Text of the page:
David Rudder

No Restriction: The Concert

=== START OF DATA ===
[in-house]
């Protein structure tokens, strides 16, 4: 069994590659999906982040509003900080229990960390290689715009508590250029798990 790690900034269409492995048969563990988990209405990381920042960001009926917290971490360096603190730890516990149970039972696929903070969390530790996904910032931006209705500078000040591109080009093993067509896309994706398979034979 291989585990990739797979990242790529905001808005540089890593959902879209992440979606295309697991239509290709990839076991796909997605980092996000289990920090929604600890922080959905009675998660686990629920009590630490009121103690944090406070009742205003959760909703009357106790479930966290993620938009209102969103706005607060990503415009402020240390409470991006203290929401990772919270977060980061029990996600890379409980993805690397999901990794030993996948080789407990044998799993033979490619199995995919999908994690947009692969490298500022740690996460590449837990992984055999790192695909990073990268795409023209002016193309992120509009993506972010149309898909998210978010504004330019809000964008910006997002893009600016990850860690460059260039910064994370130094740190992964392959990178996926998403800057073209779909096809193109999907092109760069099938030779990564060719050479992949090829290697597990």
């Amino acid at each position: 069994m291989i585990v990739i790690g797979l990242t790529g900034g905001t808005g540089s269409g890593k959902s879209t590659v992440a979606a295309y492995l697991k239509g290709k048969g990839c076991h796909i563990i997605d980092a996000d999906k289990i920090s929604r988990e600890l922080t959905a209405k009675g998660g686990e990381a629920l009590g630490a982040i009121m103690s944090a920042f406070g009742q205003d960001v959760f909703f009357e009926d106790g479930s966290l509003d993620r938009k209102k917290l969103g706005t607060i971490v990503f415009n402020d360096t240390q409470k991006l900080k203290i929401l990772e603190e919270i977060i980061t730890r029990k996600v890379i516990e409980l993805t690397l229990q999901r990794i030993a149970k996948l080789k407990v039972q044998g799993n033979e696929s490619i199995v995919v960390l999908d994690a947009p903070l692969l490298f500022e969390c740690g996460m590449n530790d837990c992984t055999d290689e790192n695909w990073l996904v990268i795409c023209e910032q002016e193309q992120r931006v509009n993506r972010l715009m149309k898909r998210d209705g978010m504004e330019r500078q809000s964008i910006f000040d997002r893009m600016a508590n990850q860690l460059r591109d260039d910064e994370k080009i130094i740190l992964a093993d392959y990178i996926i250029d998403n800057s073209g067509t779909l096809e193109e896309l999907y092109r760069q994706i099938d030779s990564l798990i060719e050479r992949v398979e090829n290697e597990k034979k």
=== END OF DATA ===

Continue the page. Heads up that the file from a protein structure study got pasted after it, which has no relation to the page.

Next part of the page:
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David Rudder didn't settle for half measures when it came time for the quasi-obligatory live album. No Restriction: The Concert is a three-CD set recorded in Trinidad with a 16-piece band including six horns, a like number of backing singers, and a choir to boot. But the answer to the key question -- do the live performances surpass the studio versions? -- is pretty inconclusive. No Restriction fairly faithfully follows the typical concert curve -- starting slowly and picking up a substantial head of steam halfway through the first disc before bogging down with some extended solos and audience participation routines you had to be there for. Rudder is in fine voice and the arrangements are predictably first-rate, although the tempos seem a little sluggish. It does showcase early career classics like a strong "Day of the Warlord," and "Song for a Lonely Soul" hits the soca bull's-eye dead center. Snappy horns drive "Heaven" and segue into the reggae-cum-Latin feel of "Another Day in Paradise," and Rudder and company repeat the process to great effect when "Bacchanal Woman" rocks right into the rapped vocals of "Ballad of Hulsie X." "Calypso Music" also hits home as it rides a bed of gospel keyboard chords with flashing horns overhead, and the nearly 11-minute performance doesn't feel overly long at all. But the third CD is largely extraneous, mostly "intimate" versions accompanied only by solo piano or saxophone and filled out with a 15-minute interview that requires some ability to understand Rudder's Creole patois. No Restriction is a solid enough live album but certainly more for dedicated fans than newcomers -- it's not even a temporary teaser/preview for that great best-of compilation Rudder will put out some day.

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